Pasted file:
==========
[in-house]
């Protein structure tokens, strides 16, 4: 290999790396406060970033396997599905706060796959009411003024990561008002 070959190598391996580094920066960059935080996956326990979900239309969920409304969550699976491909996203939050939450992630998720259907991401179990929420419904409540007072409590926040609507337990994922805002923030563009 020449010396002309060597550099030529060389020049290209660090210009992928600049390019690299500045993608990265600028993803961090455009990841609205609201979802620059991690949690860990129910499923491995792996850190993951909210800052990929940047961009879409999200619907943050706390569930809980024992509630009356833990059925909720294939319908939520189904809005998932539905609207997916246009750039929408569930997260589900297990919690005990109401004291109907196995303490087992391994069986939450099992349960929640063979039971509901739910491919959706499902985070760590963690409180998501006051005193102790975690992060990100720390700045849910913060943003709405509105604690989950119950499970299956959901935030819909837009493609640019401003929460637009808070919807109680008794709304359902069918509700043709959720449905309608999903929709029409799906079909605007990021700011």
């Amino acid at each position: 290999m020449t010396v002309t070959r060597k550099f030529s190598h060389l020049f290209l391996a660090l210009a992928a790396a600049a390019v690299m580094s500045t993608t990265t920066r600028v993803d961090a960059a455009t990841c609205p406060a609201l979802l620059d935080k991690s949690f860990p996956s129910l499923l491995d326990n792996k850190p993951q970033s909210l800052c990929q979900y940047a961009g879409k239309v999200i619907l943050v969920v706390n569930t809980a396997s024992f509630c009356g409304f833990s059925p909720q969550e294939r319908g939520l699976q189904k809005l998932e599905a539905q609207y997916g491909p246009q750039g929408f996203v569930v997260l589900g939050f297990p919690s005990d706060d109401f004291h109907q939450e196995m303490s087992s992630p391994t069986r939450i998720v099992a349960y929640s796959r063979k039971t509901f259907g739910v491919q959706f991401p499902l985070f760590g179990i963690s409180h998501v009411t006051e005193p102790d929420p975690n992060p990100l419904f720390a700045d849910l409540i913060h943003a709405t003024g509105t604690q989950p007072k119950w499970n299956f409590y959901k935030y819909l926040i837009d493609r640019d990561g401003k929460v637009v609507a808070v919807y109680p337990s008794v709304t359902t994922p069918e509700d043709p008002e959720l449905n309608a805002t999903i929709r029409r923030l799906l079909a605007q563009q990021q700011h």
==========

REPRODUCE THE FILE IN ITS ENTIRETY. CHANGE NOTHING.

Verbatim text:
[in-house]
């Protein structure tokens, strides 16, 4: 290999790396406060970033396997599905706060796959009411003024990561008002 070959190598391996580094920066960059935080996956326990979900239309969920409304969550699976491909996203939050939450992630998720259907991401179990929420419904409540007072409590926040609507337990994922805002923030563009 020449010396002309060597550099030529060389020049290209660090210009992928600049390019690299500045993608990265600028993803961090455009990841609205609201979802620059991690949690860990129910499923491995792996850190993951909210800052990929940047961009879409999200619907943050706390569930809980024992509630009356833990059925909720294939319908939520189904809005998932539905609207997916246009750039929408569930997260589900297990919690005990109401004291109907196995303490087992391994069986939450099992349960929640063979039971509901739910491919959706499902985070760590963690409180998501006051005193102790975690992060990100720390700045849910913060943003709405509105604690989950119950499970299956959901935030819909837009493609640019401003929460637009808070919807109680008794709304359902069918509700043709959720449905309608999903929709029409799906079909605007990021700011």
């Amino acid at each position: 290999m020449t010396v002309t070959r060597k550099f030529s190598h060389l020049f290209l391996a660090l210009a992928a790396a600049a390019v690299m580094s500045t993608t990265t920066r600028v993803d961090a960059a455009t990841c609205p406060a609201l979802l620059d935080k991690s949690f860990p996956s129910l499923l491995d326990n792996k850190p993951q970033s909210l800052c990929q979900y940047a961009g879409k239309v999200i619907l943050v969920v706390n569930t809980a396997s024992f509630c009356g409304f833990s059925p909720q969550e294939r319908g939520l699976q189904k809005l998932e599905a539905q609207y997916g491909p246009q750039g929408f996203v569930v997260l589900g939050f297990p919690s005990d706060d109401f004291h109907q939450e196995m303490s087992s992630p391994t069986r939450i998720v099992a349960y929640s796959r063979k039971t509901f259907g739910v491919q959706f991401p499902l985070f760590g179990i963690s409180h998501v009411t006051e005193p102790d929420p975690n992060p990100l419904f720390a700045d849910l409540i913060h943003a709405t003024g509105t604690q989950p007072k119950w499970n299956f409590y959901k935030y819909l926040i837009d493609r640019d990561g401003k929460v637009v609507a808070v919807y109680p337990s008794v709304t359902t994922p069918e509700d043709p008002e959720l449905n309608a805002t999903i929709r029409r923030l799906l079909a605007q563009q990021q700011h």